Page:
In an 1811 letter to his granddaughter Anne Cary Bankhead, Jefferson cited an often-quoted passage that perfectly described the beauty of his Monticello flower gardens: “…the flowers come forth like the belles of the day, have their short reign of beauty and splendour, and retire, like them, to the most interesting office of reproducing their like.” Known for his year-round colorful display of foliage at Monticello, Jefferson favored bulbs for their hardy durability as well as their variety. For nearly sixty years Jefferson kept records of the progress of his blooms, specifically his favorite bulbs, in his Garden Book. Many of these flowers were featured in his “Calendar of the bloom of flowers in 1782,” which was Jefferson’s attempt to graphically represent the overlapping blooming seasons for various bulb flowers.
Many bulb species bloom as the fall foliage begins to change color. If planted correctly, the cooler Autumn temperatures trigger fall bulbs to begin flowering in your yard or garden. Many fall bulbs sprout chromatically stunning flowers that enhance the Autumnal color scheme.
The Byzantine Autumn Crocus bulb generally grows 4-6 pale pink flowers appearing in early fall. Their delicate color is an unexpected pop of pink in a fall color scheme dominated by reds and yellows. All parts of the flowers are highly toxic, making these bulbs deer and rodent resistant.
The False Autumn Crocus adds both hue and fragrance to any outdoor area. This fall-flowering bulb blooms fragrant lilac-purple flowers with white throats and orange anthers. The blooms form a chalice-like shape and yellow as they mature.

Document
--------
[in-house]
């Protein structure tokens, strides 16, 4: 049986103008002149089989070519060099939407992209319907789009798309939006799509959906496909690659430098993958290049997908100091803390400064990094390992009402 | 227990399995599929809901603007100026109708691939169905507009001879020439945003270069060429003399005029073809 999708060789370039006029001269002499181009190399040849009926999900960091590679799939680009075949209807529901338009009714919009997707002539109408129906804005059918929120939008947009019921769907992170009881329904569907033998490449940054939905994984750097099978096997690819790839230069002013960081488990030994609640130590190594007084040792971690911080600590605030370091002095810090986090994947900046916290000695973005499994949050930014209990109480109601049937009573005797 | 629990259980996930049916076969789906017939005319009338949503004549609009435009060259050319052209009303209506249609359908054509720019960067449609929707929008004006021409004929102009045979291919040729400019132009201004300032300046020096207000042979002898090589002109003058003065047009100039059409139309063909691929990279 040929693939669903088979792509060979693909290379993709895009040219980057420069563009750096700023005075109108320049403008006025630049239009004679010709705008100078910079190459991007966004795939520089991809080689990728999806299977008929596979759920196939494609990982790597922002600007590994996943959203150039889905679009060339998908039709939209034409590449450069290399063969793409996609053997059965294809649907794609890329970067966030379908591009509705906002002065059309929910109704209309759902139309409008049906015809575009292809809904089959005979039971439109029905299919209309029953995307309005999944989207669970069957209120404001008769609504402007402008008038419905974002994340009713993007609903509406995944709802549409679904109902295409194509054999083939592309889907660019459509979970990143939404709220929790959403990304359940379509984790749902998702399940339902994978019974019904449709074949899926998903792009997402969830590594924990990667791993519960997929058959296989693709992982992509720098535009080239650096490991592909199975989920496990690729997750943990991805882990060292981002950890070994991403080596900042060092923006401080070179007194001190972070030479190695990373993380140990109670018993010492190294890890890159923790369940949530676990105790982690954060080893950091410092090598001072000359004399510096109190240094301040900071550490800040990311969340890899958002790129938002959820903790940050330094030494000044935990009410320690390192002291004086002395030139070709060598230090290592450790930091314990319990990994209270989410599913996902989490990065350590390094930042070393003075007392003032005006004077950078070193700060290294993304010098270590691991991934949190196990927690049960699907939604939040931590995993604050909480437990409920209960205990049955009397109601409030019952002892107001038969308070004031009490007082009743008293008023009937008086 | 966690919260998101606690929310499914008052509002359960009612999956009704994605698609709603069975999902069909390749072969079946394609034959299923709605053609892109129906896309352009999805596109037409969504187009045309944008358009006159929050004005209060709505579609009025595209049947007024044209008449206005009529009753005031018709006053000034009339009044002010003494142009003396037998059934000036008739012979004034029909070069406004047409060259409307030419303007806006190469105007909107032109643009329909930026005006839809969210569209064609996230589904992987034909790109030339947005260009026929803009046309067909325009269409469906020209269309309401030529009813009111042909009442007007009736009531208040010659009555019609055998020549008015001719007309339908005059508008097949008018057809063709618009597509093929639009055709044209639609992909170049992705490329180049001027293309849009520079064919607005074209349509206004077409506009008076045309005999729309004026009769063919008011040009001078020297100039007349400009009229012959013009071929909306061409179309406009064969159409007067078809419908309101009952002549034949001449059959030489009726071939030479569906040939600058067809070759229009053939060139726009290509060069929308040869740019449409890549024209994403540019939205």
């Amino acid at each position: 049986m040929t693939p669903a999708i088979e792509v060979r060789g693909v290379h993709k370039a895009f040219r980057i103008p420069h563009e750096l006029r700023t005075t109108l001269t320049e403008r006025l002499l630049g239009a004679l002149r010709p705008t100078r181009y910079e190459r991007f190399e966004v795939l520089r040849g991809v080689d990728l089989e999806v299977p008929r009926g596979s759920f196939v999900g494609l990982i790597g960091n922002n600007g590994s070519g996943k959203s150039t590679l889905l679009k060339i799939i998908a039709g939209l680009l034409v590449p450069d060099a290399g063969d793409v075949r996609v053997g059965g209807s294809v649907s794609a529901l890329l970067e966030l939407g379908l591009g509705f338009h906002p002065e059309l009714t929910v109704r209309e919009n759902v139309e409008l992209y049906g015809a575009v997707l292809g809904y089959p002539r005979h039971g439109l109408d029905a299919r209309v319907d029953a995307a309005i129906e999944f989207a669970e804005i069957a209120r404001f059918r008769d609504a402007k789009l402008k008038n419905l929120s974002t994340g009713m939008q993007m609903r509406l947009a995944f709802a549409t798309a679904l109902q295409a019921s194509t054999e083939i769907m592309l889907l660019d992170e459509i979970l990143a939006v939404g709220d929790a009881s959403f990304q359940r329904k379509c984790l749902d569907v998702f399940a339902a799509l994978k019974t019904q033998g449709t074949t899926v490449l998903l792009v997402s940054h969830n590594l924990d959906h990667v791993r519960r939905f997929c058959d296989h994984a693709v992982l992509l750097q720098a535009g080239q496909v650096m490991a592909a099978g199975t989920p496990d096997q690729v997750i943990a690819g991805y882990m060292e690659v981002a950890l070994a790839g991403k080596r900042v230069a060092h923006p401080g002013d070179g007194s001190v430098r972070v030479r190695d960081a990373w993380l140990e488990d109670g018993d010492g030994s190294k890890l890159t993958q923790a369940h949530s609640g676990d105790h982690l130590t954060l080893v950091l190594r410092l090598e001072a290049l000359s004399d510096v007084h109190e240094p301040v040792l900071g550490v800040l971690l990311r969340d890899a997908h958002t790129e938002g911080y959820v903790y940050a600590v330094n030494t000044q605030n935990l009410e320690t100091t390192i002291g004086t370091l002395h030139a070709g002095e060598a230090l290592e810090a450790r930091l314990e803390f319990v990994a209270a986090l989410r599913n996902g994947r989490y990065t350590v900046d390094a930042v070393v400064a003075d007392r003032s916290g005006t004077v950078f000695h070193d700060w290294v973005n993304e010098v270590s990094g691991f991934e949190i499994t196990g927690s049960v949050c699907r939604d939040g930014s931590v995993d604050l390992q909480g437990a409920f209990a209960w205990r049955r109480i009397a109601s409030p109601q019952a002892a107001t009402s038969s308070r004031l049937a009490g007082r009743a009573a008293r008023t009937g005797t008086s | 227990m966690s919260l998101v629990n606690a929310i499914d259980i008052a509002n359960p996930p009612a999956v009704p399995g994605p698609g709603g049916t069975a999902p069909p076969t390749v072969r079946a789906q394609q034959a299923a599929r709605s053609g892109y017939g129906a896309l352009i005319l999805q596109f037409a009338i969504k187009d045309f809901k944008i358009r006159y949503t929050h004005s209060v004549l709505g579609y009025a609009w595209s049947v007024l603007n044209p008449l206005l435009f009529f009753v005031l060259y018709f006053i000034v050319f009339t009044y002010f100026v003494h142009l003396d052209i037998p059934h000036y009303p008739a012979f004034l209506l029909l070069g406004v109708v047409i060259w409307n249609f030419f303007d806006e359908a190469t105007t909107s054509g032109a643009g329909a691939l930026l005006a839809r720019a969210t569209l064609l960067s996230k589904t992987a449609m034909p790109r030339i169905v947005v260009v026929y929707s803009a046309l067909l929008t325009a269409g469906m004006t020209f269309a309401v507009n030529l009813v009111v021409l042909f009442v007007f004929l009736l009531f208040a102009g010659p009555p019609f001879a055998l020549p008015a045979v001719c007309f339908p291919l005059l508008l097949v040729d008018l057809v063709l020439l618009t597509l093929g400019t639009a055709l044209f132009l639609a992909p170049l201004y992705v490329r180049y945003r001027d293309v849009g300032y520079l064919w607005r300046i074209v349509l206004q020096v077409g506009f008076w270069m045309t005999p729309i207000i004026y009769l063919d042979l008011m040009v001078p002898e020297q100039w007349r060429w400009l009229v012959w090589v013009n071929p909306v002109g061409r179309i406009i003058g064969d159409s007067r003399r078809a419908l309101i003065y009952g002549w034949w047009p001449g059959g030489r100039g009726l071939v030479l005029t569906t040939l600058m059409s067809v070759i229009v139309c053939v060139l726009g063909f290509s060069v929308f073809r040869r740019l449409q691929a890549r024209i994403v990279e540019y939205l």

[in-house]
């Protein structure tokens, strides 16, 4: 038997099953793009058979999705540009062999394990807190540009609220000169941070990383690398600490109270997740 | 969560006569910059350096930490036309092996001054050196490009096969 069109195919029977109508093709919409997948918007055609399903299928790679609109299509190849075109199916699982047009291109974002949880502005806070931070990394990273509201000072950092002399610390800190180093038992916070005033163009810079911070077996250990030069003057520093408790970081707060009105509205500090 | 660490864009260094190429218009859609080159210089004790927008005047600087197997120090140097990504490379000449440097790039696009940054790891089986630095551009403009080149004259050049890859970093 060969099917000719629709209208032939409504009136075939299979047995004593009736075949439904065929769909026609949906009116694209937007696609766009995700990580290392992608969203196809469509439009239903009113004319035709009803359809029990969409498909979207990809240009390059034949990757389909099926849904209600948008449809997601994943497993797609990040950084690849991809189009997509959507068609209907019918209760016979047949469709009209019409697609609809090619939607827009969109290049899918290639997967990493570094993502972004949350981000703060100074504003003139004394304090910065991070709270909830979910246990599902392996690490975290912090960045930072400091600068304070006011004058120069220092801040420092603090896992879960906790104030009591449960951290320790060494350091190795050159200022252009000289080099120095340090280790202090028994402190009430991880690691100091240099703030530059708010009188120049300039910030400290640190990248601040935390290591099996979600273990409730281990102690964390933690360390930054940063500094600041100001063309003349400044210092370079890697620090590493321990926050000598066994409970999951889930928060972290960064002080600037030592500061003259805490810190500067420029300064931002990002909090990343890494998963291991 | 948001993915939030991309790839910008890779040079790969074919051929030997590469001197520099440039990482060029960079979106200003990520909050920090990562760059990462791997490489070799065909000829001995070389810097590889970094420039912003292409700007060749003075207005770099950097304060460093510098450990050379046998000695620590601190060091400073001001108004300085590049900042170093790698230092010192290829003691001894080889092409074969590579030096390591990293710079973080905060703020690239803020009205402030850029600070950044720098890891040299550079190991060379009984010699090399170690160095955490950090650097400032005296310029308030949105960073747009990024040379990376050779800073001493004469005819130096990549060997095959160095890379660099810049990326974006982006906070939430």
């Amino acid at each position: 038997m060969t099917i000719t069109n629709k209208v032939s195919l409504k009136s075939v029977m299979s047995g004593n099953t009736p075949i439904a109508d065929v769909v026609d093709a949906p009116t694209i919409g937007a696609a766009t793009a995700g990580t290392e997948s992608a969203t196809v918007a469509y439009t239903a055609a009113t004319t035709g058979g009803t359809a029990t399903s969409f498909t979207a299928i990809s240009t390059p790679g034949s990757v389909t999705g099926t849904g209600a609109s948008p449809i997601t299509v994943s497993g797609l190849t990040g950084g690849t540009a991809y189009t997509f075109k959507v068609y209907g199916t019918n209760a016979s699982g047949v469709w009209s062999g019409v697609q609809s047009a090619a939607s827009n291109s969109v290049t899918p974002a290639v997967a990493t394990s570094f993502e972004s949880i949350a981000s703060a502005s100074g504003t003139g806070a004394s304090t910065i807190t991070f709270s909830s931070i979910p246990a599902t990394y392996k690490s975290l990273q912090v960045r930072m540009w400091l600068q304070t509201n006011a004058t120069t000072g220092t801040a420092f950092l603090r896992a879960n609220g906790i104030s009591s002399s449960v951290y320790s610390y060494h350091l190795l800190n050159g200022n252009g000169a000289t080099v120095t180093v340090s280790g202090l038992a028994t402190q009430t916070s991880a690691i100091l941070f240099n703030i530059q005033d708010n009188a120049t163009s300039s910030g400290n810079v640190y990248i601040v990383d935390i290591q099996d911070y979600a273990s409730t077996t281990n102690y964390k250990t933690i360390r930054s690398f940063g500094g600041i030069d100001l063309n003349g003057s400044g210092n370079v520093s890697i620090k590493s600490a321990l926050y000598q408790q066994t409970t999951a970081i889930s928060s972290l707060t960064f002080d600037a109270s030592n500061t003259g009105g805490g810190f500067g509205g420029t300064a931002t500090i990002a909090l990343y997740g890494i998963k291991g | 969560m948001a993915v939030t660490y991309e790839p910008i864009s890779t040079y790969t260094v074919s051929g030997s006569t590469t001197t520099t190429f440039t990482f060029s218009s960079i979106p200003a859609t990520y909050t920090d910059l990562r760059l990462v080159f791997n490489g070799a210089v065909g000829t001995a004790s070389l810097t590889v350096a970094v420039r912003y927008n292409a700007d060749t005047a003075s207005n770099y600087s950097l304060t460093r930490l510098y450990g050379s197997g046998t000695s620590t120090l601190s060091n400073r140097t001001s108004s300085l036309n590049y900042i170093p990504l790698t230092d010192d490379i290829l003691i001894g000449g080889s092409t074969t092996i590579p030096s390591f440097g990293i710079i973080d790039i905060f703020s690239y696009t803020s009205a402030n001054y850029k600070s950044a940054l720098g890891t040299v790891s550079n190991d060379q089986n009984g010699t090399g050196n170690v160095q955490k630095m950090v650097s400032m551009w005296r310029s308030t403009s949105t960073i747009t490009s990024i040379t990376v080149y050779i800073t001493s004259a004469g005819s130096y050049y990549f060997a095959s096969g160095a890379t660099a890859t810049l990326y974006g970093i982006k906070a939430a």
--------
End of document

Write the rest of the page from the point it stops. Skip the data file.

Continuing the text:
For visual diversity, introduce hyacinths into your fall garden. The Feathered Hyacinth and the City of Haarlem Hyacinth feature fragrant, feathery plumes that grow anywhere from 8-12 inches. The Feathered Hyacinth sprouts tiny, delicate violet petals while the Haarlem Hyacinth grows large, highly scented flowers in primrose yellow. Jefferson recorded planting the popular hyacinth bulb, including these two species, in his Monticello gardens in four colors– pink, yellow, white, and blue.
A true American favorite, the Autumn Prarie Onion is a quirky, unique flower that adds a whimsical touch to a fall garden space. Its central stalk shoots clusters of pink and lavendar flowers outward, creating an unconventional firework effect. Native to praries in the American midwest, the Autumn Prarie Onion was first documented in the early 1800s. It requires little water to survive, making it one of the hardiest fall bulbs available.
A fall garden isn’t possible without the right tools! For easy bulb planting year-round, check out The Shop’s Stainless Steel Bulb Planter, which is endorsed by Britain’s Royal Horticultural Society. Its deeply serrated edge cleanly removes a 2 1/2 inch diameter core. Keep pesky weeds out of your bulbs’ way with the Super-Tough Weeding Knife. Designed to target hard-to-remove weeds, the weeding knife’s design eliminates pesky plants in your yard, garden, or between your paving stones.